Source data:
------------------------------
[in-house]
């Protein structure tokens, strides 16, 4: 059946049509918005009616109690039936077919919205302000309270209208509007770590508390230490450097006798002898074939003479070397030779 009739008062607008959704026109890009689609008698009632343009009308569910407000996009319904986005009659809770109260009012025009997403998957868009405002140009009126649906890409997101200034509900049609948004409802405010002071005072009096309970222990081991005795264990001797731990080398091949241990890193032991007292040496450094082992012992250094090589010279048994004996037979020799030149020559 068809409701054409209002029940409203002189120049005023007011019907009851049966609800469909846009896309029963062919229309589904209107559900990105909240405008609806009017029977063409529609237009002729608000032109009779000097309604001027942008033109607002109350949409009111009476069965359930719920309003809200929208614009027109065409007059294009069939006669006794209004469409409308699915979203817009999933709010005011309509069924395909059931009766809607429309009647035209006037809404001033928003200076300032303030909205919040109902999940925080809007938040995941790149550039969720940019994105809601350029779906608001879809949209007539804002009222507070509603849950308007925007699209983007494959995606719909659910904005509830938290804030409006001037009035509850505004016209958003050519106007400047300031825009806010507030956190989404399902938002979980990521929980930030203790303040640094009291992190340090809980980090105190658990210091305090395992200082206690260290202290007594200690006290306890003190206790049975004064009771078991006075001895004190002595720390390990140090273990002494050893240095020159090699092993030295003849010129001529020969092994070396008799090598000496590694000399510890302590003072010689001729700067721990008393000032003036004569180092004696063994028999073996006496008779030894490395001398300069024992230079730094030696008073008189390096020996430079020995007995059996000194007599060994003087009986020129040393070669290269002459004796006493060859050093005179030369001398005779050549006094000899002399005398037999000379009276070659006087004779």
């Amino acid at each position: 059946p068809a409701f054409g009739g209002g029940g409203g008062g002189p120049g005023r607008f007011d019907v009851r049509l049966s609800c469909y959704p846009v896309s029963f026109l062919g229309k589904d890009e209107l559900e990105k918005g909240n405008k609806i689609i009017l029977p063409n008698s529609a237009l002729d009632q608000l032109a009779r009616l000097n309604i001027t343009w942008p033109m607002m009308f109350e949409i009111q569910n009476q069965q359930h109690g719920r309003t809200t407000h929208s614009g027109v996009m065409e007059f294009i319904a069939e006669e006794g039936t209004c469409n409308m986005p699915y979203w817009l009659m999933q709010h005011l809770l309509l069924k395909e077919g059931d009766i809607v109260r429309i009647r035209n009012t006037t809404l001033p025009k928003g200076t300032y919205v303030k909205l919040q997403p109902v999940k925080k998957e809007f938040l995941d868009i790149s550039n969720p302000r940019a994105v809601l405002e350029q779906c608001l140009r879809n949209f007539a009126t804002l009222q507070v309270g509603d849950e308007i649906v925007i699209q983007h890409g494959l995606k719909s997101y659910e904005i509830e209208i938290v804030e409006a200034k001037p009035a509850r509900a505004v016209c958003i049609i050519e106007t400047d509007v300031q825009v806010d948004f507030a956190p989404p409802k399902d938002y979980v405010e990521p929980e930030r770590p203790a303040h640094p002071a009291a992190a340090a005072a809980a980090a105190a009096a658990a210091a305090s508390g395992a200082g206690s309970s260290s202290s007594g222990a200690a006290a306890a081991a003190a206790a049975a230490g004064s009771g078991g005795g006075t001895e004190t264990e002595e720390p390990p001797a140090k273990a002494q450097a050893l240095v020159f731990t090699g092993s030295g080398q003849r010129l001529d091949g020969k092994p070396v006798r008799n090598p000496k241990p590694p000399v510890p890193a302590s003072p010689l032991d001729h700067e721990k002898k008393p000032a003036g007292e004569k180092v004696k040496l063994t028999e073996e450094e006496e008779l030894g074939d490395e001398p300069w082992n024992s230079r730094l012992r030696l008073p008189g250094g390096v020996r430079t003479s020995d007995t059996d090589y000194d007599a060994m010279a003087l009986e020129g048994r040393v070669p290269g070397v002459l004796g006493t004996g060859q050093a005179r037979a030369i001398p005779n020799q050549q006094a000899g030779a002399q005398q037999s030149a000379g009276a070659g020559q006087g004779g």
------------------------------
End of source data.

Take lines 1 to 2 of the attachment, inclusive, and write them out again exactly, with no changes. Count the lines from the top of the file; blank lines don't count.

[in-house]
């Protein structure tokens, strides 16, 4: 059946049509918005009616109690039936077919919205302000309270209208509007770590508390230490450097006798002898074939003479070397030779 009739008062607008959704026109890009689609008698009632343009009308569910407000996009319904986005009659809770109260009012025009997403998957868009405002140009009126649906890409997101200034509900049609948004409802405010002071005072009096309970222990081991005795264990001797731990080398091949241990890193032991007292040496450094082992012992250094090589010279048994004996037979020799030149020559 068809409701054409209002029940409203002189120049005023007011019907009851049966609800469909846009896309029963062919229309589904209107559900990105909240405008609806009017029977063409529609237009002729608000032109009779000097309604001027942008033109607002109350949409009111009476069965359930719920309003809200929208614009027109065409007059294009069939006669006794209004469409409308699915979203817009999933709010005011309509069924395909059931009766809607429309009647035209006037809404001033928003200076300032303030909205919040109902999940925080809007938040995941790149550039969720940019994105809601350029779906608001879809949209007539804002009222507070509603849950308007925007699209983007494959995606719909659910904005509830938290804030409006001037009035509850505004016209958003050519106007400047300031825009806010507030956190989404399902938002979980990521929980930030203790303040640094009291992190340090809980980090105190658990210091305090395992200082206690260290202290007594200690006290306890003190206790049975004064009771078991006075001895004190002595720390390990140090273990002494050893240095020159090699092993030295003849010129001529020969092994070396008799090598000496590694000399510890302590003072010689001729700067721990008393000032003036004569180092004696063994028999073996006496008779030894490395001398300069024992230079730094030696008073008189390096020996430079020995007995059996000194007599060994003087009986020129040393070669290269002459004796006493060859050093005179030369001398005779050549006094000899002399005398037999000379009276070659006087004779």